The blogosphere has exploded since the writing of Al Gore’s book and lost of people are talking, but is anyone listening? I am amazed when I go to progressive sites like Common Dreams or the Daily Kos and try to keep up with the volume of writing that goes on. It is impossible. But I am concerned that these sites are relatively small (compared to the millions of voting TV watchers) and filled with “true believers;” I don’t know that the ideas and discussion can ever work their way into the process of governance because a 30-second ad showing the World Trade Center collapsing seems to instantly negate all the research, reading, writing, and discussion devoted to attempting to inform and educate Americans that Saddam Hussein (now dead) had absolutely nothing to do with 9/11 and in fact, would have been a mortal enemy of those terrorists. When you see these TV ads and then read public opinion polls, you feel like you brought a knife to a gunfight.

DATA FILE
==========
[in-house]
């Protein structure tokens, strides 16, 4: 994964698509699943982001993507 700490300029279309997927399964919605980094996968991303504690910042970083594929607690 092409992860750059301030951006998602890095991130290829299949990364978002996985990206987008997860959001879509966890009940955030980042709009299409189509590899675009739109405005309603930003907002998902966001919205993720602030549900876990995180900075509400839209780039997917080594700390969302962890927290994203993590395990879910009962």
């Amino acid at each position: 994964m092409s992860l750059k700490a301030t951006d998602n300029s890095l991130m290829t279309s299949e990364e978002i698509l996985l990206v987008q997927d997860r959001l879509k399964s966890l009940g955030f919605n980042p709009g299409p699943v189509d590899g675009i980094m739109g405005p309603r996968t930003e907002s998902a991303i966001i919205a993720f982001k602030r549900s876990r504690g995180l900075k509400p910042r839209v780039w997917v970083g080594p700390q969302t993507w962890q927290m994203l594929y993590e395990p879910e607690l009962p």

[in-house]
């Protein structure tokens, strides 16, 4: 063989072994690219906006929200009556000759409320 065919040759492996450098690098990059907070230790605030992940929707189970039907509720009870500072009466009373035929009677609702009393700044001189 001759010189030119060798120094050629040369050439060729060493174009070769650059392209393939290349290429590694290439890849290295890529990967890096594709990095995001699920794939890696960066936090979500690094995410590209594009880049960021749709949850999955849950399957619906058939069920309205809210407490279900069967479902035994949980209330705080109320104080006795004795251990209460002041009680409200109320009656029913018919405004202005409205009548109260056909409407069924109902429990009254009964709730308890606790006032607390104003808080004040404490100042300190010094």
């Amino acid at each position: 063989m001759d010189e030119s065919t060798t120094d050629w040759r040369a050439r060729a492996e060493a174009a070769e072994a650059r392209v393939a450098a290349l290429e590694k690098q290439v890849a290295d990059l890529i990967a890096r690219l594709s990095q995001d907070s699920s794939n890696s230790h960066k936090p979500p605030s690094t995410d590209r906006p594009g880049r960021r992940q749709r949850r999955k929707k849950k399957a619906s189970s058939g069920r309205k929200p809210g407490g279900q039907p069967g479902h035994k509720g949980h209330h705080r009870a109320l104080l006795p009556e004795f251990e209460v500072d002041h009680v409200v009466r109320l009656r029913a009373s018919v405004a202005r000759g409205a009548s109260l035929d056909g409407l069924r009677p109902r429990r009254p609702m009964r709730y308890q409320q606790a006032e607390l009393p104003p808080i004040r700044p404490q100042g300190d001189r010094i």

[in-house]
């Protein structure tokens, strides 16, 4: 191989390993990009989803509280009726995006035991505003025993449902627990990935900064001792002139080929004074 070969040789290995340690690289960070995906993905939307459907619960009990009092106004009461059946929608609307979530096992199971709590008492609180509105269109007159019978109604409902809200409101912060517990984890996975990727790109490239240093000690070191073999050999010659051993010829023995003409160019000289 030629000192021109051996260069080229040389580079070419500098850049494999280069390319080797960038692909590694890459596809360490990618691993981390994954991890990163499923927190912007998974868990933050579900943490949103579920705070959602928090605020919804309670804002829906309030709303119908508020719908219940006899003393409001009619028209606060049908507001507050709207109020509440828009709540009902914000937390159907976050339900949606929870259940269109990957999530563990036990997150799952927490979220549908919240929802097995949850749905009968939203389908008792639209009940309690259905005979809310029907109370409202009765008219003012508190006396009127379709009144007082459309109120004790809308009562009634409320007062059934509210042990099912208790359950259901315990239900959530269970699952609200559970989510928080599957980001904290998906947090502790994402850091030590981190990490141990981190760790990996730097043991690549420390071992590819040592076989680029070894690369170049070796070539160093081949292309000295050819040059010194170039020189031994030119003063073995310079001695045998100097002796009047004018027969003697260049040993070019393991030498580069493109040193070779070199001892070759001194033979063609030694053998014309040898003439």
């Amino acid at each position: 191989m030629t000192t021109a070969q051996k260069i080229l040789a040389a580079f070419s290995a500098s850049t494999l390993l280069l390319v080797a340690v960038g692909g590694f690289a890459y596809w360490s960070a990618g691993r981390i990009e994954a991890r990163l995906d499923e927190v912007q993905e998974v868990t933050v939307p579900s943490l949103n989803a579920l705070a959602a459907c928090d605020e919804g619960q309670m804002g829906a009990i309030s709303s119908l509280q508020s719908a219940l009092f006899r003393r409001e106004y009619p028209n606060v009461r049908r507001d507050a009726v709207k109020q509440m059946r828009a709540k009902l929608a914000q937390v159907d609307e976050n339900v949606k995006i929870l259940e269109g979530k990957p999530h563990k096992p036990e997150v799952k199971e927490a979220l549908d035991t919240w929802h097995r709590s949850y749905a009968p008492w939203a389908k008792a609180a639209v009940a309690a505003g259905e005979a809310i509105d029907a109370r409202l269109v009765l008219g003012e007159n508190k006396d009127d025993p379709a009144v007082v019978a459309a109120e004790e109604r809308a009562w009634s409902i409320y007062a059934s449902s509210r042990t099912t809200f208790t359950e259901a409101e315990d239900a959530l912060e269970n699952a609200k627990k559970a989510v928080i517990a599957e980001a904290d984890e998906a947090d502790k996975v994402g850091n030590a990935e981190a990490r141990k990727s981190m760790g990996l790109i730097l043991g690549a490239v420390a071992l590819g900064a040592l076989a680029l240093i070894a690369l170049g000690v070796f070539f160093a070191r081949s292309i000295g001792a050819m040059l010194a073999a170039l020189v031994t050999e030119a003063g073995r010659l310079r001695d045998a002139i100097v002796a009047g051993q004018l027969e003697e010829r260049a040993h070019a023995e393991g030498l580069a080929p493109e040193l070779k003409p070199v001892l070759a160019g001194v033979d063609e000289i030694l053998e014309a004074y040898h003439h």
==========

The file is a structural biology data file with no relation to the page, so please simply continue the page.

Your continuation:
I wanted to write shorter blog entries and suggest actual steps people could take to become more empowered, but I think, today, all I say is, “stay tuned.” I will write more about these enabling technologies and I think we have to remain optimistic and look for opportunities to jump in. We are in a process of adapting; we cannot just “kill our televisions” and become anti-TV snobs. We need to create something new and better. We need to resist the negativity and anger–whether we believe Al Gore is a prophet or a sour grapes filled loser idiot–and keep asking questions to keep learning.